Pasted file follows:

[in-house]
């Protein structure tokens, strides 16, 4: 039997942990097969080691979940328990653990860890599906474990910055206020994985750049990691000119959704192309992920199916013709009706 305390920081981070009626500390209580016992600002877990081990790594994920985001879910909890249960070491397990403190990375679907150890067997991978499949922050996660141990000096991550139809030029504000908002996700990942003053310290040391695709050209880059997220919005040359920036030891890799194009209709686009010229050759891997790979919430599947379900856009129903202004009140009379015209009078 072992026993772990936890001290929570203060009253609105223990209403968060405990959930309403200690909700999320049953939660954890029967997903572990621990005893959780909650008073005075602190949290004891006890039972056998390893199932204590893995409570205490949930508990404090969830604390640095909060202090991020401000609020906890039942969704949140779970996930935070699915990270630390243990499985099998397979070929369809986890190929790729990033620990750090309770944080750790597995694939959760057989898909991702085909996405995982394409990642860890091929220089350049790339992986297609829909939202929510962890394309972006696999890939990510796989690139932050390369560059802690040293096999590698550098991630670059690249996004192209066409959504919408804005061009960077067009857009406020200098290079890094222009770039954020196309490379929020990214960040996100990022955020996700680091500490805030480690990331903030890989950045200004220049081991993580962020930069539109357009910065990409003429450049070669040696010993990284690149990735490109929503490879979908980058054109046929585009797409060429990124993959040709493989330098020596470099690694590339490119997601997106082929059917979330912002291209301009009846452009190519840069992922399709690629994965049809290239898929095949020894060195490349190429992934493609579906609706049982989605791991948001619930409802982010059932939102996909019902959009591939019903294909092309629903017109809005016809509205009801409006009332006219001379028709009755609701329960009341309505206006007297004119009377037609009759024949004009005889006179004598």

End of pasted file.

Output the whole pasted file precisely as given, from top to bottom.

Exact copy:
[in-house]
């Protein structure tokens, strides 16, 4: 039997942990097969080691979940328990653990860890599906474990910055206020994985750049990691000119959704192309992920199916013709009706 305390920081981070009626500390209580016992600002877990081990790594994920985001879910909890249960070491397990403190990375679907150890067997991978499949922050996660141990000096991550139809030029504000908002996700990942003053310290040391695709050209880059997220919005040359920036030891890799194009209709686009010229050759891997790979919430599947379900856009129903202004009140009379015209009078 072992026993772990936890001290929570203060009253609105223990209403968060405990959930309403200690909700999320049953939660954890029967997903572990621990005893959780909650008073005075602190949290004891006890039972056998390893199932204590893995409570205490949930508990404090969830604390640095909060202090991020401000609020906890039942969704949140779970996930935070699915990270630390243990499985099998397979070929369809986890190929790729990033620990750090309770944080750790597995694939959760057989898909991702085909996405995982394409990642860890091929220089350049790339992986297609829909939202929510962890394309972006696999890939990510796989690139932050390369560059802690040293096999590698550098991630670059690249996004192209066409959504919408804005061009960077067009857009406020200098290079890094222009770039954020196309490379929020990214960040996100990022955020996700680091500490805030480690990331903030890989950045200004220049081991993580962020930069539109357009910065990409003429450049070669040696010993990284690149990735490109929503490879979908980058054109046929585009797409060429990124993959040709493989330098020596470099690694590339490119997601997106082929059917979330912002291209301009009846452009190519840069992922399709690629994965049809290239898929095949020894060195490349190429992934493609579906609706049982989605791991948001619930409802982010059932939102996909019902959009591939019903294909092309629903017109809005016809509205009801409006009332006219001379028709009755609701329960009341309505206006007297004119009377037609009759024949004009005889006179004598």